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It is really horrible when you see that the banks pays several small purchases in which you obvious notice on your online account. Then if a larger purchase is made that will over ride the smaller purchases, even two or three days later, They will retract the smaller purchases, pay the larger purchase, the charge you $35 for each of the smaller purchases. This is truly gouging.

And here we are with overdraft fees. We've got so much complaining over the fees associated with short term loans, but "overdraft protection" amounts to thousands of % in interest, annualized!

it's called an overdraft. Overdraft protection is when you are not charged the overdraft fee becuase the account is protected by another account that has available funds.

I've run a bank complaint site for a few years now and I have heard many stories where someone uses their debit card for many small purchases where $100 in spending creates a cascade of overdraft protection fees resulting in hundreds of dollars in overdraft fees. A few people have reported as much as $700 in overdraft fees in just a few days. I think most people expect that when their checking account has no money, an attempt to purchase something with a debit card will not succeed. Clearly banks are aware of this, which is why they opted to automatically enroll people in overdraft protection for their debit cards. I would be curious to know how much overdraft fees brought banks before the advent of automatic overdraft protection for debit cards. The most obvious way to solve this problem legislatively is to require banks to give people the information at the point of sale that they do not have enough funds in their account and the purchase will results in $$ of overdraft fees or to stop enrolling them automatically in these programs.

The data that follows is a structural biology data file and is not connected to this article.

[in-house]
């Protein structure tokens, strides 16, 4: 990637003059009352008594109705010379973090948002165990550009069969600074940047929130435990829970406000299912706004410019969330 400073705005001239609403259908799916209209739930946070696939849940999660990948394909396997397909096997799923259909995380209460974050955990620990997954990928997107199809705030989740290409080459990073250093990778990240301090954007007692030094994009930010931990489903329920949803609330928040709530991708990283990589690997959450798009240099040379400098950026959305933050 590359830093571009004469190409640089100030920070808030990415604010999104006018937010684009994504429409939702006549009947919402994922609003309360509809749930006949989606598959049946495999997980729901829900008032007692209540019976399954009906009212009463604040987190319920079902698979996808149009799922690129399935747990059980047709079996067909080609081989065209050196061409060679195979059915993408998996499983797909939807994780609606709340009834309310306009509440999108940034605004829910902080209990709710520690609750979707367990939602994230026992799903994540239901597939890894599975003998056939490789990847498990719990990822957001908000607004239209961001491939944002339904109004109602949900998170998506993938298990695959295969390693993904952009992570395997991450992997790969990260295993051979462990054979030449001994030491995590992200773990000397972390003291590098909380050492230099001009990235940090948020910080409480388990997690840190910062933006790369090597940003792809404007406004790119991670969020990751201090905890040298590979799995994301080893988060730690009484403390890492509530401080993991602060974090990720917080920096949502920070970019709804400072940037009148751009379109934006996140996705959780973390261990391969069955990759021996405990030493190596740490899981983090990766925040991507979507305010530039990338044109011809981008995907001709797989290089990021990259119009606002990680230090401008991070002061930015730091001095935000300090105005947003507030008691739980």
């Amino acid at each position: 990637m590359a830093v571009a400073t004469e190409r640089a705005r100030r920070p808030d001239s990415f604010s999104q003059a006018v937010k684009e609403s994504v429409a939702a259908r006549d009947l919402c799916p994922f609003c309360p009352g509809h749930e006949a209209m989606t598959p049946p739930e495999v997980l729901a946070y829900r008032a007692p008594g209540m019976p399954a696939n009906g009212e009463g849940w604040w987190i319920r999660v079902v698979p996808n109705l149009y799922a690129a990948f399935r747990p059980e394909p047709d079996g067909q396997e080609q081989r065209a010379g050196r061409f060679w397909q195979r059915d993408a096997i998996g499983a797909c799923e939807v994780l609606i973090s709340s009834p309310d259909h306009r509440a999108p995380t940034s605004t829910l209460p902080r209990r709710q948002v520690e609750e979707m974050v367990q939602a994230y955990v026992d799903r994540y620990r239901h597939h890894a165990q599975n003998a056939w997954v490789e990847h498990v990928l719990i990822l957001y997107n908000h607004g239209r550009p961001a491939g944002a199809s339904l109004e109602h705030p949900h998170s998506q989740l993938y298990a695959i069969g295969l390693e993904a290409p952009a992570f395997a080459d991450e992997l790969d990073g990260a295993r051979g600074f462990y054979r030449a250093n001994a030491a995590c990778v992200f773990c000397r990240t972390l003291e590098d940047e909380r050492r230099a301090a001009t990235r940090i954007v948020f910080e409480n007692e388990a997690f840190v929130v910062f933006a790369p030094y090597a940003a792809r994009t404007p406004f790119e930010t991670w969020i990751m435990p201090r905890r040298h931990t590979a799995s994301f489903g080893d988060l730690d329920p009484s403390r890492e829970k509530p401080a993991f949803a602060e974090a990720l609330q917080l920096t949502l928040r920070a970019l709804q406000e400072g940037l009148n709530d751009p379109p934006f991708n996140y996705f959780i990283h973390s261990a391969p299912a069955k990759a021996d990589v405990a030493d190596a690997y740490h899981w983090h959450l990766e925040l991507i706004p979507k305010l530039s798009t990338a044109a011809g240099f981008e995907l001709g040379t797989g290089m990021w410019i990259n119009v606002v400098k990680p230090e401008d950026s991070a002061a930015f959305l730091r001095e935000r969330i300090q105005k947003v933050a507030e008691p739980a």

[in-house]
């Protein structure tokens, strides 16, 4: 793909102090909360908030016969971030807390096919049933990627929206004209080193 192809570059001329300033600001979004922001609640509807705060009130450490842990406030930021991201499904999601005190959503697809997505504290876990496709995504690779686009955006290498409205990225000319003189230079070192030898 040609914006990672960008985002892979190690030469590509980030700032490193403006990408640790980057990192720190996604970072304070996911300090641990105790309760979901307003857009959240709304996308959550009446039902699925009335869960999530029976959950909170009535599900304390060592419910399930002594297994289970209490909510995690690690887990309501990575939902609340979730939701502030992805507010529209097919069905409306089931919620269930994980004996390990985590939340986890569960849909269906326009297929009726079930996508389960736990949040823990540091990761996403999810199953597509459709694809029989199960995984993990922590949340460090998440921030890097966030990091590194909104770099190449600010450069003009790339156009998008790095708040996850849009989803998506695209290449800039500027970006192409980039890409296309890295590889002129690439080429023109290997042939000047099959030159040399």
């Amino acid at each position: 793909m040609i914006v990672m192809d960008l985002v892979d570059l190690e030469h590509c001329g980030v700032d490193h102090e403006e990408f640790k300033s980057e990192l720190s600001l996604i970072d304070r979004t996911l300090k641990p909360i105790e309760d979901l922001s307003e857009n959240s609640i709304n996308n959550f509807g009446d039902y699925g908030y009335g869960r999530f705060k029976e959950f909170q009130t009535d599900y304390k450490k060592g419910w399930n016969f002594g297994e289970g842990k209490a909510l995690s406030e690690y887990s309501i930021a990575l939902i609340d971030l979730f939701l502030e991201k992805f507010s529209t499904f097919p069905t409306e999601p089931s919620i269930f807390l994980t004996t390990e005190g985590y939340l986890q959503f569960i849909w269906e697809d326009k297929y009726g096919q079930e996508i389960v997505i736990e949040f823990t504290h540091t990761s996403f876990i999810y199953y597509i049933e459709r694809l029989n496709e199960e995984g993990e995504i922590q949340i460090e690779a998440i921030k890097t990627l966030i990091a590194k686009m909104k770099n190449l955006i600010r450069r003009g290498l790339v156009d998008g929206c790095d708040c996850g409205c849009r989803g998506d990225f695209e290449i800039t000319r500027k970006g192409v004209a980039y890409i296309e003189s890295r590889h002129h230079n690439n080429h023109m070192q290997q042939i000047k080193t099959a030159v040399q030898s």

The overdraft protection that Vanek-Smith is referring to is not the overdraft line of credit, but the bank policy of "enrolling" you in a "protection" plan that will allow you to overdraw your acount and then face the 35 dollar fee for each transaction. Customers opening a new account with a bank should be able to "opt out" of this type of standard "protection" so that their card, if overdrawn, will decline any additional transactions - The way the cards were originally used and designed. THe overdraft protection that Vanek-Smith is referring to is most often unknown to the customer, but if the customer asks the bank about it, the response is often that they enroll you for your "convenience".